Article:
We see it a lot with companies moving towards green initiatives, making socially conscious statements, and taking a more vocal role in social exchanges. That’s not to say that businesses aren’t legitimately invested in these movements, but building out that social appeal and broadcasting it on social media is a perfect chance for them to show their audience a more human element.
For the Brands
When it comes to brand benefit, it might not be as straightforward. Happy customers regularly interacting with your business and brand is great, but it also opens you up to a lot of criticism. One bad tweet or an off-key post might lead to a whole fraction of social media users dropping support for the company. So how does a brand maximize the effect of customer service on social media? And how do businesses really benefit from staying in touch?
Not unlike naive mermaids, sometimes a company has to find its voice. Wearing seashells and being quirky isn’t enough, either. Brand voice is all about presenting a solid, unified face across all interactions. That means all social media channels and social interactions should be representative of the company face.
This one is hard to balance because you still have to provide quality service for people looking for it, but you also want to have the flexibility to engage in publicity friendly content. Starbucks and Nike are already well known for their outstanding online support, and a majority of their tweets stay relevant to their individual services, while companies like MoonPie and Wendy’s are known for their quips, quick wit, and odd humor.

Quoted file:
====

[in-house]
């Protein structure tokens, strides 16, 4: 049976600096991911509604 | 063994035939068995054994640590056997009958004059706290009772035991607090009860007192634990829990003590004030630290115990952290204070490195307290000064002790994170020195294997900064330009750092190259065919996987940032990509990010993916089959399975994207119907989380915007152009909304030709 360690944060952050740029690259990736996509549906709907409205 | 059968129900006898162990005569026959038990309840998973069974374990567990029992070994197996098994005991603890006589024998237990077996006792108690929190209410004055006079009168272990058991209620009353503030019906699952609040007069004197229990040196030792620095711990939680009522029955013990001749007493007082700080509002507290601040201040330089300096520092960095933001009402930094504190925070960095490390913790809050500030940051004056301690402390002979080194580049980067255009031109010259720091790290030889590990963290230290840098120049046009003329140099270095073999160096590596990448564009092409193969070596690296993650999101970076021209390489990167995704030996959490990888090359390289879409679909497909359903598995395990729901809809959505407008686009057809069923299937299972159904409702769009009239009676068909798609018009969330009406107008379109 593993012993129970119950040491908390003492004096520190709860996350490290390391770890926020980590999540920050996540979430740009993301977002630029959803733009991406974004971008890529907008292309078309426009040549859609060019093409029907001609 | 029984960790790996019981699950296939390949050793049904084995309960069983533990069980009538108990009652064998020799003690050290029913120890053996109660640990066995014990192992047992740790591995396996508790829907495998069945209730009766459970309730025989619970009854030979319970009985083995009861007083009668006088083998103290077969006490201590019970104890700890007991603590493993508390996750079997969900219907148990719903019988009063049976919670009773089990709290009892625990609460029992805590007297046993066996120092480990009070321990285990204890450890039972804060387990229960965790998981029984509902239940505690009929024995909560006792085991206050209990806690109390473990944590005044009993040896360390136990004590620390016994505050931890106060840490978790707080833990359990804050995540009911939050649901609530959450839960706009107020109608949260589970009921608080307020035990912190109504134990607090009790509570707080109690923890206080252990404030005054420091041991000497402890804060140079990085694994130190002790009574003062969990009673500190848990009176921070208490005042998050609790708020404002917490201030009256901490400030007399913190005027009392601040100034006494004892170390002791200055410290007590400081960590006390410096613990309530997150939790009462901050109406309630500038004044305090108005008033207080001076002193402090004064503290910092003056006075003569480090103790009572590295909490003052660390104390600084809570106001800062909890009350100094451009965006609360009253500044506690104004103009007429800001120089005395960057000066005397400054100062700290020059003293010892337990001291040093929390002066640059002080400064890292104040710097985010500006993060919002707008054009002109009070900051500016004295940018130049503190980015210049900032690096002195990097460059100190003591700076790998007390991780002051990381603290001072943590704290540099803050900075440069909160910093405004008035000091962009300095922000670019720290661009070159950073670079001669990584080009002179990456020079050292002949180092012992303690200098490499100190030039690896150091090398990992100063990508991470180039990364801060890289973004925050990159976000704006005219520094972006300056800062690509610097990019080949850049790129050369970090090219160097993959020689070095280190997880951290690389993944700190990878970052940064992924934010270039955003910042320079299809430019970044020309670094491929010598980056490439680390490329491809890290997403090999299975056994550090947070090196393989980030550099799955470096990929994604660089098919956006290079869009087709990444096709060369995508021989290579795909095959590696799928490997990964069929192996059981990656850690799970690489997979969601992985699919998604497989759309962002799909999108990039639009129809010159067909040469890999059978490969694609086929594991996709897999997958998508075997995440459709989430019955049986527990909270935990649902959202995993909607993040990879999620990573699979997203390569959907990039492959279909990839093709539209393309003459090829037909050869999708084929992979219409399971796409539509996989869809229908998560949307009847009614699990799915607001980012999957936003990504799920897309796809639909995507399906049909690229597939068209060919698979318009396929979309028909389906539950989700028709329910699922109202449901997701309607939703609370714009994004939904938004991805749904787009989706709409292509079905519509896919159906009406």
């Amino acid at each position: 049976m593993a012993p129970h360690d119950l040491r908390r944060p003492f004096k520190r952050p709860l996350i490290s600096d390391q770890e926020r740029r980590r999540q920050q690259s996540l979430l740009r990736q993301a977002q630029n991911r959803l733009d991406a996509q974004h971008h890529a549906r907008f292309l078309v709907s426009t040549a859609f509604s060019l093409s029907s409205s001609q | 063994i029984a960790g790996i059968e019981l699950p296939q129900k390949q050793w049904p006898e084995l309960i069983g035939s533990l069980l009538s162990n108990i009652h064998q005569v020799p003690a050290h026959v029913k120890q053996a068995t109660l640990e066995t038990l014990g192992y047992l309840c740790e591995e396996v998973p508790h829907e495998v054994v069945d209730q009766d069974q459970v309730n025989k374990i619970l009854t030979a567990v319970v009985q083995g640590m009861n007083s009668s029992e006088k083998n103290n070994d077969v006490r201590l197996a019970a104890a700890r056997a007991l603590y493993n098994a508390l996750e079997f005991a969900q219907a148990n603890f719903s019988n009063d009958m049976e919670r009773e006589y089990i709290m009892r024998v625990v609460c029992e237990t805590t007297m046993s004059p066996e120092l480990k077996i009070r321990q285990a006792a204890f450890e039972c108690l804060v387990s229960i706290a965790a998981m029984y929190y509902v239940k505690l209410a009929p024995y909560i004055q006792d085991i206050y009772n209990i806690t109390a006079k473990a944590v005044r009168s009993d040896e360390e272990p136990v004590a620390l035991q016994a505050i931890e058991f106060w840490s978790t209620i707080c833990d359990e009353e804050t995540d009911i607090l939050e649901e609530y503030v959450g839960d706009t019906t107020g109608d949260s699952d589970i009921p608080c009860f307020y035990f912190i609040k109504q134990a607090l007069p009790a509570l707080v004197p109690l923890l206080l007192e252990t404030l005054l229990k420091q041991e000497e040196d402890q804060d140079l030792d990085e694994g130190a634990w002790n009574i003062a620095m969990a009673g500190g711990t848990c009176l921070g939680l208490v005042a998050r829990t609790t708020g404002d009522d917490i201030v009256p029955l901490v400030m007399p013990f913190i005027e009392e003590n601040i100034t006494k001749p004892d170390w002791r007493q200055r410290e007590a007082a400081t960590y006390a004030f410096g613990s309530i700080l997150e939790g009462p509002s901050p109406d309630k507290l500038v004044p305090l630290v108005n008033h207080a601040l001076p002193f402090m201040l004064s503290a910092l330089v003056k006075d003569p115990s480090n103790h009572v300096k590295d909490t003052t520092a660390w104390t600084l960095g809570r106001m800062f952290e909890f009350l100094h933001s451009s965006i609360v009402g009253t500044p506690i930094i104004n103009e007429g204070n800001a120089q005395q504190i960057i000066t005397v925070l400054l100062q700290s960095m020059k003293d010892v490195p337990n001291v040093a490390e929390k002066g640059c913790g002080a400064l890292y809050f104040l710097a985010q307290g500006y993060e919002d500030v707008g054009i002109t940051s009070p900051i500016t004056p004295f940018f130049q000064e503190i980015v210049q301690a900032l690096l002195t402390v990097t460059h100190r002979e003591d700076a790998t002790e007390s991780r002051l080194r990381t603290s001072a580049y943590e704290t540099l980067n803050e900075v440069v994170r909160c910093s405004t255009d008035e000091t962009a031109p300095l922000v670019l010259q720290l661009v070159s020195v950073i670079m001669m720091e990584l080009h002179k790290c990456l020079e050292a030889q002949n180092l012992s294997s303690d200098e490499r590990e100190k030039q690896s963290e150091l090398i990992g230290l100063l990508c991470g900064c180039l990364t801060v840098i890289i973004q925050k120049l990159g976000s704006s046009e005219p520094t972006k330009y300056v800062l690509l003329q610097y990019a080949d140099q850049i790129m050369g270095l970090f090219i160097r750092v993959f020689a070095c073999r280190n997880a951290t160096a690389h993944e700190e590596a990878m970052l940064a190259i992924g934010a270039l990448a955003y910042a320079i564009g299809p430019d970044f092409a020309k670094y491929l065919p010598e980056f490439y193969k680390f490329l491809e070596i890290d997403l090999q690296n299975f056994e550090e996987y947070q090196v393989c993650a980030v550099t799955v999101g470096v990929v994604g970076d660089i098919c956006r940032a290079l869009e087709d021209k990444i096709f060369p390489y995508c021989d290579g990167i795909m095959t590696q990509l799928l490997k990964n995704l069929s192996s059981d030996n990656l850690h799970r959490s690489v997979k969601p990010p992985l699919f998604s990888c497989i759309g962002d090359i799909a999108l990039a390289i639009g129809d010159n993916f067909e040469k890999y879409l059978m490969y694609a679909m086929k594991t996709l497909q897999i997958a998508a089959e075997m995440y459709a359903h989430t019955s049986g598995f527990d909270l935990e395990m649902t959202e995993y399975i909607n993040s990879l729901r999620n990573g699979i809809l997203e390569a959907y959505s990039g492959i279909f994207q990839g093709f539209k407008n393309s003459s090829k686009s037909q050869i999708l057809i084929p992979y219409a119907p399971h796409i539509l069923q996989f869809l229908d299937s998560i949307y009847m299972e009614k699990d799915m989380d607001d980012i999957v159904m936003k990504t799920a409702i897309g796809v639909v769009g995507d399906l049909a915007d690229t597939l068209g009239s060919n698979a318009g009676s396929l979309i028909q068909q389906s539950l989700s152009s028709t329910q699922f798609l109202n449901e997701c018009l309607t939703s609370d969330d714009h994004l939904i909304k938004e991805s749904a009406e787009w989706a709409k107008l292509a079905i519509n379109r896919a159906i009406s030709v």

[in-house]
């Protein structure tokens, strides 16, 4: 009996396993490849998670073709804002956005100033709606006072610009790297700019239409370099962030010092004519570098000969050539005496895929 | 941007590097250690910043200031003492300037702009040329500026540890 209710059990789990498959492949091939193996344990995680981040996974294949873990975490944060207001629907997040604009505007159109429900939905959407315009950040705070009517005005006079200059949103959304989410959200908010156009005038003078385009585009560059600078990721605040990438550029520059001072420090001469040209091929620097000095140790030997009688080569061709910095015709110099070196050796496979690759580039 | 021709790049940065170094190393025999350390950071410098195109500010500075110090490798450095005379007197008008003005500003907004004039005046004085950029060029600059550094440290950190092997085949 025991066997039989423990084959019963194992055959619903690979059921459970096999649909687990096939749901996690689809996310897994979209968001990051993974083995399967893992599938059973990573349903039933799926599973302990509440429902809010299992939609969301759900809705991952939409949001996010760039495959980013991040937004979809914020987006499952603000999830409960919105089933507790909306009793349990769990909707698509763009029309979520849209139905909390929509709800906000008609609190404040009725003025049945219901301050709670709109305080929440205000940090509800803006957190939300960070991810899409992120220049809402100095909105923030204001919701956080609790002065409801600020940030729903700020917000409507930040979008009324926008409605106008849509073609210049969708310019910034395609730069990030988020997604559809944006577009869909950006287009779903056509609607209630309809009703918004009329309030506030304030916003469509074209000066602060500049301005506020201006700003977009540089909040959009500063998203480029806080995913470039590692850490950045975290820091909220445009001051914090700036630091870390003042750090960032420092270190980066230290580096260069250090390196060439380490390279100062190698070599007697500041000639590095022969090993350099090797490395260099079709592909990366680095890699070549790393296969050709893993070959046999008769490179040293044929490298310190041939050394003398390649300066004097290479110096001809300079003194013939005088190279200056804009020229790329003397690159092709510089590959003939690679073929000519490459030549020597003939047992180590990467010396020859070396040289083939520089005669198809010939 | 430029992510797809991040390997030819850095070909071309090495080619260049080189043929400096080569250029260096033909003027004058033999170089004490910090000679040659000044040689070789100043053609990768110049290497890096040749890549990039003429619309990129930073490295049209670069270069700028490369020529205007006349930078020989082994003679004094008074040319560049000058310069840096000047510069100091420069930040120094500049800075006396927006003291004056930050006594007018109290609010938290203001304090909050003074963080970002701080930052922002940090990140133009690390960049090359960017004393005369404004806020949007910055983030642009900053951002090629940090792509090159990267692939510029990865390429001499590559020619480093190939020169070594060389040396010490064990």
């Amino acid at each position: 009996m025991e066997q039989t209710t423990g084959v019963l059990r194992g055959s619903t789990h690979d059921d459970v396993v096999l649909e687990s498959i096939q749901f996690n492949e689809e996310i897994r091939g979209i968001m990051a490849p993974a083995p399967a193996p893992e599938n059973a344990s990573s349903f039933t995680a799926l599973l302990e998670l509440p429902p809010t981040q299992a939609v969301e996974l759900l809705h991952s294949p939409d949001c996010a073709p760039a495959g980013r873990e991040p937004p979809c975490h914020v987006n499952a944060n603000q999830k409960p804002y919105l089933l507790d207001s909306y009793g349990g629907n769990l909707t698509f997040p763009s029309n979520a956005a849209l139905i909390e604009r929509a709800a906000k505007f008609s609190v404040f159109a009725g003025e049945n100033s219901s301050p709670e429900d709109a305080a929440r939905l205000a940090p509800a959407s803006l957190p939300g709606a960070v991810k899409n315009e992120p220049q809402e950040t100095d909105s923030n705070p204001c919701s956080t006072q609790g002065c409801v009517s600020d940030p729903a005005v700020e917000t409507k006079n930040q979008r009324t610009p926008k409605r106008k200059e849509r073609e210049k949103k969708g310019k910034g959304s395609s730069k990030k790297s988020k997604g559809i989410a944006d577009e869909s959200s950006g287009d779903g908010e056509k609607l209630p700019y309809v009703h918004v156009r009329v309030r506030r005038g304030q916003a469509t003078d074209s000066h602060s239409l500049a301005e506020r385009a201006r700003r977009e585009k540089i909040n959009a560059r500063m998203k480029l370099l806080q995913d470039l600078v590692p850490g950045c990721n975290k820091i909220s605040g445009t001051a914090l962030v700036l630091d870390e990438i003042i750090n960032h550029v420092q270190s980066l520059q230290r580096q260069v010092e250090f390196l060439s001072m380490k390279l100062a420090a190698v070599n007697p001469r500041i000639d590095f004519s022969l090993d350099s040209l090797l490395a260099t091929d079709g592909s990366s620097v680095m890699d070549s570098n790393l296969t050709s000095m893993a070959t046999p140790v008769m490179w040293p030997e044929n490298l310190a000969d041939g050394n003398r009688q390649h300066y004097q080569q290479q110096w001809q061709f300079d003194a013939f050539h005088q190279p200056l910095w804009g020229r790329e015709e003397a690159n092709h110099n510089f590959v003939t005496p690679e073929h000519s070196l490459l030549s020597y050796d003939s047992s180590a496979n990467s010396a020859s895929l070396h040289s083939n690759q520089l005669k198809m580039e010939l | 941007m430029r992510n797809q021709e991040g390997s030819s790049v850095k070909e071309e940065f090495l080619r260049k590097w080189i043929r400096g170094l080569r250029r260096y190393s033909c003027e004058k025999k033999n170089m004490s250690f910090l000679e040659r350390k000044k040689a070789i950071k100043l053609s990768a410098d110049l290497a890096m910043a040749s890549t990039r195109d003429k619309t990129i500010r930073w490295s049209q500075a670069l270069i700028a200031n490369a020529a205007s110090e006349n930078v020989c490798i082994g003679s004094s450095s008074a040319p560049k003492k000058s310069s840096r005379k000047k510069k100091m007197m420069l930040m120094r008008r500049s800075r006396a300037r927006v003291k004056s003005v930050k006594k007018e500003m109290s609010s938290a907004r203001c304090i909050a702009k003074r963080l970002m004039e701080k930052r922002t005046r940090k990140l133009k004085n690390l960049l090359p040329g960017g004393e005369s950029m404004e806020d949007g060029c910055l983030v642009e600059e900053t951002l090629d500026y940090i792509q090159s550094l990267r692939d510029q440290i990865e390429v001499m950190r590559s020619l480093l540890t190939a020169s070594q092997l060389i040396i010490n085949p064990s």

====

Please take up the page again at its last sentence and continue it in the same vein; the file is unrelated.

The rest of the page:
In each instance, the company has established how their social media managers and company interact with people online. Not only does that establish a degree of consistency, which projects a level of consistency across the whole company, but it offers them a chance to market effectively to a huge audience. Brand recognition, regular interaction, and an easily identifiable ‘persona’ are all aspects of a successful presence on social media.
Be “Always On”
Like I said earlier, most people trying to reach customer service have a problem. If they’re anything like me, that inconvenience is literally never minor and every second it goes unresolved is akin to dying a thousand deaths. That means people typically want their problems solved right away, and with call centers or email, the process was usually a lengthy one.